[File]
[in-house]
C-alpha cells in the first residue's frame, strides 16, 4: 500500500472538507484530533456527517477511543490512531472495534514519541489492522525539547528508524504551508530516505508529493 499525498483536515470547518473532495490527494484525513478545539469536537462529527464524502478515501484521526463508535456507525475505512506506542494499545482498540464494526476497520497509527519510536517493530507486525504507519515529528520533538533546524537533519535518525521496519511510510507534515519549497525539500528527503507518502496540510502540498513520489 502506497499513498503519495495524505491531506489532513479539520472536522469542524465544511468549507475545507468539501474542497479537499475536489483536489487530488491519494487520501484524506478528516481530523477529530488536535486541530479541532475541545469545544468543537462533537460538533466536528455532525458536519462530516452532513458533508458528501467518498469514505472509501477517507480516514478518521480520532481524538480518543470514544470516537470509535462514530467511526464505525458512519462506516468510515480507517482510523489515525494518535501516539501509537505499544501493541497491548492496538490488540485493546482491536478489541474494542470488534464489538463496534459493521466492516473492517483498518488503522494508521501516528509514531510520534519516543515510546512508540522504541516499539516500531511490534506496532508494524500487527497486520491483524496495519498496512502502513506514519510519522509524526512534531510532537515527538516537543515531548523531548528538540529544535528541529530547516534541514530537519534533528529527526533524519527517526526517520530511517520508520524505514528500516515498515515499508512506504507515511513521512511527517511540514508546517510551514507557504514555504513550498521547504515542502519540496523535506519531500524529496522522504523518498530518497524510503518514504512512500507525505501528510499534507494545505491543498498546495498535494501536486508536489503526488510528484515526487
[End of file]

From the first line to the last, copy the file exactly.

[in-house]
C-alpha cells in the first residue's frame, strides 16, 4: 500500500472538507484530533456527517477511543490512531472495534514519541489492522525539547528508524504551508530516505508529493 499525498483536515470547518473532495490527494484525513478545539469536537462529527464524502478515501484521526463508535456507525475505512506506542494499545482498540464494526476497520497509527519510536517493530507486525504507519515529528520533538533546524537533519535518525521496519511510510507534515519549497525539500528527503507518502496540510502540498513520489 502506497499513498503519495495524505491531506489532513479539520472536522469542524465544511468549507475545507468539501474542497479537499475536489483536489487530488491519494487520501484524506478528516481530523477529530488536535486541530479541532475541545469545544468543537462533537460538533466536528455532525458536519462530516452532513458533508458528501467518498469514505472509501477517507480516514478518521480520532481524538480518543470514544470516537470509535462514530467511526464505525458512519462506516468510515480507517482510523489515525494518535501516539501509537505499544501493541497491548492496538490488540485493546482491536478489541474494542470488534464489538463496534459493521466492516473492517483498518488503522494508521501516528509514531510520534519516543515510546512508540522504541516499539516500531511490534506496532508494524500487527497486520491483524496495519498496512502502513506514519510519522509524526512534531510532537515527538516537543515531548523531548528538540529544535528541529530547516534541514530537519534533528529527526533524519527517526526517520530511517520508520524505514528500516515498515515499508512506504507515511513521512511527517511540514508546517510551514507557504514555504513550498521547504515542502519540496523535506519531500524529496522522504523518498530518497524510503518514504512512500507525505501528510499534507494545505491543498498546495498535494501536486508536489503526488510528484515526487